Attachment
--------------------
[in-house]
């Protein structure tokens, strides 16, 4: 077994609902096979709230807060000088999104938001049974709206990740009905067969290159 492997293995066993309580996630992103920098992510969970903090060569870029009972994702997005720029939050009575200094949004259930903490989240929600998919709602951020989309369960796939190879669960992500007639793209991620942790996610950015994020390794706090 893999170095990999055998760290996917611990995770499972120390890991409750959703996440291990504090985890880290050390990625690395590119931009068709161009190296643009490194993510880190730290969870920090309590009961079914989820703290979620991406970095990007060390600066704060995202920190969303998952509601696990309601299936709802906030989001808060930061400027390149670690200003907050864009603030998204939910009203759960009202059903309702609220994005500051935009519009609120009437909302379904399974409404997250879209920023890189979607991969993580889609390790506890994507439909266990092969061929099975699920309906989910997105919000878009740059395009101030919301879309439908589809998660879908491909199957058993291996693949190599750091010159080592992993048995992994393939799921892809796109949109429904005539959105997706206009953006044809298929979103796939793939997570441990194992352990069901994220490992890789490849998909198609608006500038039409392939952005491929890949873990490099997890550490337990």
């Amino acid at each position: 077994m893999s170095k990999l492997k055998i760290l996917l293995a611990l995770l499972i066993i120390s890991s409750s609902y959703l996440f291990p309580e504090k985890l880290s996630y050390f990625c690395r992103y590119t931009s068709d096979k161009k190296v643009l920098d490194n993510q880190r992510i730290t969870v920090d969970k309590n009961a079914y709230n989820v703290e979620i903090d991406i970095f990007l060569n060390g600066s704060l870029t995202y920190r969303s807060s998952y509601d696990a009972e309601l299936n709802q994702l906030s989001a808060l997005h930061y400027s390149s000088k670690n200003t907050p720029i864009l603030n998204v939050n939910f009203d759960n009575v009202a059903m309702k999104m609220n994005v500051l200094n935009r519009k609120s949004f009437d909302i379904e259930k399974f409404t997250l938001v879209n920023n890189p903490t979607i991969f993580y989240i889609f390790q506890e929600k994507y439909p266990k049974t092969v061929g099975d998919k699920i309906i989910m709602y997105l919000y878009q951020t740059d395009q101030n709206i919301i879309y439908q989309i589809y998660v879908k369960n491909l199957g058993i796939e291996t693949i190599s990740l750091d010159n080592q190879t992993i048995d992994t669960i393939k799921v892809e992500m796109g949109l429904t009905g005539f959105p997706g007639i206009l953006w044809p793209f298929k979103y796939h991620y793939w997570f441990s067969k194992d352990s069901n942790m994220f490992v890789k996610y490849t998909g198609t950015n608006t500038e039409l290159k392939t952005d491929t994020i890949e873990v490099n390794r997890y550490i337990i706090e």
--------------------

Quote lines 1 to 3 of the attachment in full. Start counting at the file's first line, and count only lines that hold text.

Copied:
[in-house]
């Protein structure tokens, strides 16, 4: 077994609902096979709230807060000088999104938001049974709206990740009905067969290159 492997293995066993309580996630992103920098992510969970903090060569870029009972994702997005720029939050009575200094949004259930903490989240929600998919709602951020989309369960796939190879669960992500007639793209991620942790996610950015994020390794706090 893999170095990999055998760290996917611990995770499972120390890991409750959703996440291990504090985890880290050390990625690395590119931009068709161009190296643009490194993510880190730290969870920090309590009961079914989820703290979620991406970095990007060390600066704060995202920190969303998952509601696990309601299936709802906030989001808060930061400027390149670690200003907050864009603030998204939910009203759960009202059903309702609220994005500051935009519009609120009437909302379904399974409404997250879209920023890189979607991969993580889609390790506890994507439909266990092969061929099975699920309906989910997105919000878009740059395009101030919301879309439908589809998660879908491909199957058993291996693949190599750091010159080592992993048995992994393939799921892809796109949109429904005539959105997706206009953006044809298929979103796939793939997570441990194992352990069901994220490992890789490849998909198609608006500038039409392939952005491929890949873990490099997890550490337990």
């Amino acid at each position: 077994m893999s170095k990999l492997k055998i760290l996917l293995a611990l995770l499972i066993i120390s890991s409750s609902y959703l996440f291990p309580e504090k985890l880290s996630y050390f990625c690395r992103y590119t931009s068709d096979k161009k190296v643009l920098d490194n993510q880190r992510i730290t969870v920090d969970k309590n009961a079914y709230n989820v703290e979620i903090d991406i970095f990007l060569n060390g600066s704060l870029t995202y920190r969303s807060s998952y509601d696990a009972e309601l299936n709802q994702l906030s989001a808060l997005h930061y400027s390149s000088k670690n200003t907050p720029i864009l603030n998204v939050n939910f009203d759960n009575v009202a059903m309702k999104m609220n994005v500051l200094n935009r519009k609120s949004f009437d909302i379904e259930k399974f409404t997250l938001v879209n920023n890189p903490t979607i991969f993580y989240i889609f390790q506890e929600k994507y439909p266990k049974t092969v061929g099975d998919k699920i309906i989910m709602y997105l919000y878009q951020t740059d395009q101030n709206i919301i879309y439908q989309i589809y998660v879908k369960n491909l199957g058993i796939e291996t693949i190599s990740l750091d010159n080592q190879t992993i048995d992994t669960i393939k799921v892809e992500m796109g949109l429904t009905g005539f959105p997706g007639i206009l953006w044809p793209f298929k979103y796939h991620y793939w997570f441990s067969k194992d352990s069901n942790m994220f490992v890789k996610y490849t998909g198609t950015n608006t500038e039409l290159k392939t952005d491929t994020i890949e873990v490099n390794r997890y550490i337990i706090e």